Mypost-MBA career started when I joined Bain & Company, one of the top three firms in Strategy Consulting, where I advised Fortune 500 companies in matters related to growth and Mergers and Acquisitions.  As many consultants, I ended up transitioning back to the client side.For the past seven years or so, I have been able to work on a mix of Direct Marketing and Branding initiatives.  At Office Depot, for example, I spent several years in the Direct Marketing division with Revenues of $1.5+ Billion and very large scale marketing operations in a multi-channel environment. My biggest contribution was using Marketing Science to change the marketing mix at a business that was running flat for four years in a row so we could quickly engineer a turnaround and drive growth rates of 5% to 9% at the time. While at Kaplan Virtual Education, I worked extensively on successfully integrating branding and lead generation.  Our Kaplan Academy TV campaigns received the coveted Gold Hermes Award from the Association of Marketing and Communication Professionals in the USA.

I then joined Open English in June of 2011with a high level of excitement about Andres Moreno’s vision to create the leading online English school in the world. At the time, Open English was in a true start-up phase and had recently raised its first round of funding from VCs. During the following 24 months, I found myself in the fortuitous position to help create one of the fastest growing and most exciting brands in Latin America today, fueling triple digit growth in revenuestwo years in a row and a building a massive fan base (we have over 1 million fans on facebook- and growing).  Our creative efforts paid off, resulting in one of the most viral TV campaigns in the region.  I love visiting Latin America and observing the multiple ways in which our audience engages with our TV creative concepts.  It’s so energizing to hear people shout “Eeeexito!”in true Open English style as I’m boarding an airplane in Miami or any city in the region, or joke about Repollo/Rechickenat restaurants, or sing “The books on the table, table.”   And the experience is even more rewarding knowing that all our TV ads were developed in-house.  And now we are actively writing our next chapter in the history of Open English.  Stay tuned – exciting things to come!

Portada: What makes an excellent CMO that targets U.S. Hispanic and Latin American audiences?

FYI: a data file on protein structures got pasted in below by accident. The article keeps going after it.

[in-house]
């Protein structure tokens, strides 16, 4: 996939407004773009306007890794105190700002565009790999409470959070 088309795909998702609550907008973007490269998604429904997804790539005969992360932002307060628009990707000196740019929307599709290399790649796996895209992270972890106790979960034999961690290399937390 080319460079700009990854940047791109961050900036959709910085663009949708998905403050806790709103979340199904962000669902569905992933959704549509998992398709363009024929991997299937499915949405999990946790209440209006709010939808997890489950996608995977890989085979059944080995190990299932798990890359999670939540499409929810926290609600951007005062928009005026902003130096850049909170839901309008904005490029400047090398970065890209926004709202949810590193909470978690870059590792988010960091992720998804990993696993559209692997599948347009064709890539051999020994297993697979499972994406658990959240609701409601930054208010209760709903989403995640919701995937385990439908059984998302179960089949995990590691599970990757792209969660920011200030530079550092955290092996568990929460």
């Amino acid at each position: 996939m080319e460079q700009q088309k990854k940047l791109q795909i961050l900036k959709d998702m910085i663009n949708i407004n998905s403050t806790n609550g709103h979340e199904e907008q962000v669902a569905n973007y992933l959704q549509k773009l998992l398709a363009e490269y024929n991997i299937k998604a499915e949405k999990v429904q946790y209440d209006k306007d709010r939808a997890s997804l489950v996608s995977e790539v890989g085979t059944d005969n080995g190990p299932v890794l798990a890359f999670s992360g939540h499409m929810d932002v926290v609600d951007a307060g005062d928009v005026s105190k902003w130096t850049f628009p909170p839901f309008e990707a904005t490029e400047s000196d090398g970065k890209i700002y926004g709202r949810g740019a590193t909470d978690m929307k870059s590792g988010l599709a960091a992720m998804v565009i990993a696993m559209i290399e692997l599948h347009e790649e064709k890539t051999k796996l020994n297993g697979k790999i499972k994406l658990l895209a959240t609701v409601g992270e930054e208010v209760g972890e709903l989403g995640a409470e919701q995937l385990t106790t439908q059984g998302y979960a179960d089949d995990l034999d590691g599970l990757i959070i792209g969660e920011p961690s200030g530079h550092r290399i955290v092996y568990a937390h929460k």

Mario Cordon: Becoming an excellent CMO that targets the US Hispanic and Latin American audiences is quite a challenge for two main reasons.

  • First, Marketing continues to evolve at a very rapid pace.  This is certainly not your  Father’s Marketing, so to speak.  The CMO has to be versed not only in traditional media but also in fast evolving online, mobile, and social media.
  • Second, the Latin American region is large and complex and continues to evolve along multiple dimensions (the same is true of the US Hispanic segment).

In light of these two reasons, my Top 10 list for an excellent CMO would include the following:

1.     Branding Guru and Profits Rain Maker – the CMO must go beyond being just a Branding Guru.  The has to be able to drive a profit center not just a cost center.  The CMO has to be able to focus on the business, not just on Marketing.This person should rise up to the challenge of driving a high ROI on Marketing activities.

2.     Left brain thinking and right brain thinking – must be creative but also quantitative.  Just one or the other is not enough.

3.     Have creative courage – mediocre creativity is not a trademark of a good CMO.  He or she must have the courage to explore new creative boundaries to break away from the pack.

4.     Community builder – an excellent CMO not only builds a community of customers but also builds win/win partnerships with internal customers (e.g., Sales), vendors, influencers and companies that can complement the go to market model.

5.     Situational awareness – there’s a lot of context to a brand.  Each brand has a history, a path dependence,  ameaning among multiple segments, and a place within a larger environment.  The CMO must have a very keen sense of the brand’s situation in order to make the best decisions to build brand equity.  One false move can have very detrimental consequences.

6.     A steward of customer engagement and experience – the CMO can’t stop at simply driving consumer engagement.  He or she has to be an advocate for a fantastic customer experience along all touch points with the brand, the product and the company.  There is no other way to drive a high Net Promoter Score and the rewards that come along with it.